On Wednesday, Albany will host the start of a closing chapter in the saga of Atlantic Yards, the mammoth $4.9 billion housing, office and sports arena development proposed to rise near downtown Brooklyn.
Six years since the project was first publicly announced, opponents of the plan are slated to argue their case against eminent domain before the state’s highest court, the last main pending lawsuit that has the potential to kill the project (other suits are expected, though the likelihood of success is generally viewed as low). The suit, which challenges the use of eminent domain to build the project, completes the tour of project opponents who have brought their views to all branches of government, and thus far, have been spurned by all three (three governors have supported the project, as have the legislative leaders and the appellate division in the New York court system).
Few expect the opponents of the project—the appellants here are a group of property and business owners—to be successful at the Court of Appeals, as the argument is something of a reach. New York is considered one of the most lenient states when it comes to use of eminent domain, and a report released last week by a group highly skeptical of eminent domain, the Institute for Justice, found “New York is perhaps the worst state in the nation when it comes to eminent domain abuse.”
There are briefs aplenty for anyone interested in the legal arguments of the case, with the landowners appealing the unanimous lower court decision that found the use of eminent domain was justified given the clear public benefits of the project.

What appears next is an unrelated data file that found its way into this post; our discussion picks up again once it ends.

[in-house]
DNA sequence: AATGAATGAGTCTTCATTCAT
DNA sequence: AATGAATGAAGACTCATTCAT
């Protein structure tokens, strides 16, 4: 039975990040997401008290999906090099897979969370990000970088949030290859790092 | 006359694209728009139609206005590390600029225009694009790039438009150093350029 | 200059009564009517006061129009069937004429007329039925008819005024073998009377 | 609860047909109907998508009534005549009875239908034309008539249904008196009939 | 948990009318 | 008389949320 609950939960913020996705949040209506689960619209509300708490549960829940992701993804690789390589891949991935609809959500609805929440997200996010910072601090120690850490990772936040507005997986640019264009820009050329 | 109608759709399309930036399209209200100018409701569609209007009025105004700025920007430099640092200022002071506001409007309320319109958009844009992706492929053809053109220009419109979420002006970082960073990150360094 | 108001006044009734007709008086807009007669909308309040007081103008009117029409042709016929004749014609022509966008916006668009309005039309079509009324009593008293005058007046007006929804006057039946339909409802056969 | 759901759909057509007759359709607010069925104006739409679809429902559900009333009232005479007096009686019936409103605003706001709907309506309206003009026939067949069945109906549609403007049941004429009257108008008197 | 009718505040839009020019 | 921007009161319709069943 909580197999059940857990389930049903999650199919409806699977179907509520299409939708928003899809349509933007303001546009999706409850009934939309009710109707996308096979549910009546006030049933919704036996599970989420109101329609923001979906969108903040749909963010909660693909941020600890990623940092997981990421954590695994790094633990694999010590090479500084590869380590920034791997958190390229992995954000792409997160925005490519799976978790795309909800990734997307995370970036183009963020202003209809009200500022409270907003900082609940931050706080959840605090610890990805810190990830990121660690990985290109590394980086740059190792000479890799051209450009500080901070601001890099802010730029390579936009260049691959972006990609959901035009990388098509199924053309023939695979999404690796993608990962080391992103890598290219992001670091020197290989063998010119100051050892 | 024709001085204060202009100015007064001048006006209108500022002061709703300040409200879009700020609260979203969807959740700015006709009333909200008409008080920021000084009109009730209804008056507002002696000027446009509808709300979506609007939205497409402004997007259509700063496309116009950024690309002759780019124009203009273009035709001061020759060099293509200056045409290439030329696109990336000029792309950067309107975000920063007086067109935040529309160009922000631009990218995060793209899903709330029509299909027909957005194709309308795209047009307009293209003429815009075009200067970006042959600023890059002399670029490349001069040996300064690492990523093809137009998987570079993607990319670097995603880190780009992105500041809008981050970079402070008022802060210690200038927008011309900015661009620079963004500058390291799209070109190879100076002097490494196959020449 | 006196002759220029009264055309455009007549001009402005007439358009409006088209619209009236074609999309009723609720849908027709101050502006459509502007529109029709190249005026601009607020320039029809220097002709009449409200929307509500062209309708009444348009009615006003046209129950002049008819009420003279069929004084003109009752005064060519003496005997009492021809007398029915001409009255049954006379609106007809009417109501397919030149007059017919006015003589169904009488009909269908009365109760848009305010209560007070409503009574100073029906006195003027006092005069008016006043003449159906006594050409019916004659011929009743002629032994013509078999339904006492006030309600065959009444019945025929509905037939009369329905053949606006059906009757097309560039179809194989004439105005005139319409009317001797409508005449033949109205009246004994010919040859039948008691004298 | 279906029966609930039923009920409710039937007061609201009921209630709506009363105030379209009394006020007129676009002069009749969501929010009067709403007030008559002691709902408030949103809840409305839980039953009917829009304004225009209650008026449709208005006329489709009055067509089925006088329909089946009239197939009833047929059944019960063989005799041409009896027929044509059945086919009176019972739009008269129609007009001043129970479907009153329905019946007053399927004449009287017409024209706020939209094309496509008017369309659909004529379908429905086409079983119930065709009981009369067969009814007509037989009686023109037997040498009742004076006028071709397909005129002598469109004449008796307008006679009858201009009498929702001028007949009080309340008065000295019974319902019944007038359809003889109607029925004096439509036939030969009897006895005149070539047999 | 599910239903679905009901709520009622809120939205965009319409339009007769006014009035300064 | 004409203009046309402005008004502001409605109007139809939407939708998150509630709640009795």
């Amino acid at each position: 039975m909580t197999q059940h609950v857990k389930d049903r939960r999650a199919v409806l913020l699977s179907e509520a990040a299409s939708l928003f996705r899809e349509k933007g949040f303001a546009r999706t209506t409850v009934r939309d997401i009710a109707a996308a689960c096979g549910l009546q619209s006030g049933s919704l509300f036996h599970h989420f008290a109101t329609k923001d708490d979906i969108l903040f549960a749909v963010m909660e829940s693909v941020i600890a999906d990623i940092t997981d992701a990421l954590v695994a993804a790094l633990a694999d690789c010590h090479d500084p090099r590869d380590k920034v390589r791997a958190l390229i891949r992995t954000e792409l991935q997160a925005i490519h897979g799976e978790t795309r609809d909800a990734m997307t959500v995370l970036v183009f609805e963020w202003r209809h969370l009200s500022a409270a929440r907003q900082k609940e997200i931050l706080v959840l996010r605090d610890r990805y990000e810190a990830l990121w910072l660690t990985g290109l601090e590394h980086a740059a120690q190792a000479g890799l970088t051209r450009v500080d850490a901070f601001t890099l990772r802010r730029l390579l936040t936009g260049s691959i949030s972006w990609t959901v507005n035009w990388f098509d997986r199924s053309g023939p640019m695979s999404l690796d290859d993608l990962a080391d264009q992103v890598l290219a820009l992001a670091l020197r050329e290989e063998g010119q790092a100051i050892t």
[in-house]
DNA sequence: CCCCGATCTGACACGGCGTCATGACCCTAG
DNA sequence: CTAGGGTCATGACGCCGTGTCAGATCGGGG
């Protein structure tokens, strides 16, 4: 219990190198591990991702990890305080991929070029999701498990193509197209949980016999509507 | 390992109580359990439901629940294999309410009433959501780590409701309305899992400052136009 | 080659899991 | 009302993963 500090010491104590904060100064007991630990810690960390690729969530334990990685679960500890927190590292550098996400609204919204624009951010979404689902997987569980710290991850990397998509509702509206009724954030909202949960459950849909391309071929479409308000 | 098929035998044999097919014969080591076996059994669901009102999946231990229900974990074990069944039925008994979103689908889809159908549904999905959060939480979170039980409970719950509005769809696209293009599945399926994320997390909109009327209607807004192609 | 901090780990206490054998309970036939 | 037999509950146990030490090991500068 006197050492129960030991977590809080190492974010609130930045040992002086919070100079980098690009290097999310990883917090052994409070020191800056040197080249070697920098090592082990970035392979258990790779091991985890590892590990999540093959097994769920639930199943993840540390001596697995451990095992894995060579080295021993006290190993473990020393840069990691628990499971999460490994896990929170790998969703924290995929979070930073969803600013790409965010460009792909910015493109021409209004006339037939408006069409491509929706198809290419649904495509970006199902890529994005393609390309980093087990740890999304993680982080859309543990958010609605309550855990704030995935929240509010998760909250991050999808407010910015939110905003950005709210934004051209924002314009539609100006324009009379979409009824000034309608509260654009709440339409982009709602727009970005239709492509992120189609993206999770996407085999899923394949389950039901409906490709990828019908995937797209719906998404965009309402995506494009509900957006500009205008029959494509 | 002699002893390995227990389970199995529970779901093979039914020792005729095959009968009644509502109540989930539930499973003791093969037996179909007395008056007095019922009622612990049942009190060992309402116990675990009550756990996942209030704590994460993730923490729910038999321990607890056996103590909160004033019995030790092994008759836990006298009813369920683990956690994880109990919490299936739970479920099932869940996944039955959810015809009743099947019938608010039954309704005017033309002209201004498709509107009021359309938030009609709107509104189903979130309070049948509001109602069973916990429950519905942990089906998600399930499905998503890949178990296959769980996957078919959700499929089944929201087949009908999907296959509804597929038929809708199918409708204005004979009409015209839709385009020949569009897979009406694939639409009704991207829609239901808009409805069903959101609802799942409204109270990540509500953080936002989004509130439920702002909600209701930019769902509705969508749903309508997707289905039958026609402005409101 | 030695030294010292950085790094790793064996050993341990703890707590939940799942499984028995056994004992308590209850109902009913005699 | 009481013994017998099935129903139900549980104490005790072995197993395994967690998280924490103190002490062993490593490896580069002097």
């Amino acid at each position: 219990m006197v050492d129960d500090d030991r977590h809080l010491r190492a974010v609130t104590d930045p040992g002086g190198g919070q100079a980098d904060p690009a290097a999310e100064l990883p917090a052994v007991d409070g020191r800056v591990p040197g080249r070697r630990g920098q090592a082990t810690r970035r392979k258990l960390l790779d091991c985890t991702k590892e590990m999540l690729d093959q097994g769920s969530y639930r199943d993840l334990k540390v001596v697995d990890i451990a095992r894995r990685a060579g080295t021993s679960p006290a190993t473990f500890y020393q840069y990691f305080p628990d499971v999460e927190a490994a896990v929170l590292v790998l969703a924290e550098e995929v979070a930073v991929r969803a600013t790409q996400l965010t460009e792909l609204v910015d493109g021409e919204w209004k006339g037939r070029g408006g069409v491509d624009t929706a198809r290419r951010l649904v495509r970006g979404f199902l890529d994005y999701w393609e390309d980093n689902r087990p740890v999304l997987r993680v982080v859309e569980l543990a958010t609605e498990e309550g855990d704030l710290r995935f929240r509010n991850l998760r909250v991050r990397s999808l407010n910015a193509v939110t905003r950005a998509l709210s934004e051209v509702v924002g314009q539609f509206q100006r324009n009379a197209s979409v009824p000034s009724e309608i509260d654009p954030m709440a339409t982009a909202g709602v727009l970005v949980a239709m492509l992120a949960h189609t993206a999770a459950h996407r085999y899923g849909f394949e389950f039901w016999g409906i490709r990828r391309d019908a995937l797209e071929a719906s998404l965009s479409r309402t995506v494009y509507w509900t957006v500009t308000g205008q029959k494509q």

There were amicus briefs submitted by business owners facing eminent domain at Willets Point, the Institute for Justice and a collection of Brooklyn neighborhood and housing groups, all of which urged the court to find in favor of the landowners. The basic argument: the court has the ability to declare that eminent domain is not justified in this case, as have courts in many other states.
From the Willets Point business owners’ brief:
This court has the opportunity, at a minimum, to restore the right of a reviewing court to determine whether in any particular case there has been abuse in the exercise of the power of eminent domain. It also has the ability to correct the eminent domain abuse which has been the hallmark of New York State.
The Bloomberg administration, which is using eminent domain for many of its economic development projects, weighed in on the side of the state, contending that takings are indeed allowed by law:
Because the public purposes of the Atlantic Yards project are so clear, Appellants resort to attacking the last 70 years of eminent domain jurisprudence and argue that the Public Use Clause of the State Constitution does not mean “public purpose,” and that under the State Constitution property may not be condemned unless it can be used by each member of the public. Under Appellants’ interpretation, many public projects utilizing the City’s eminent domain power would be invalid, including Metrotech and Times Square.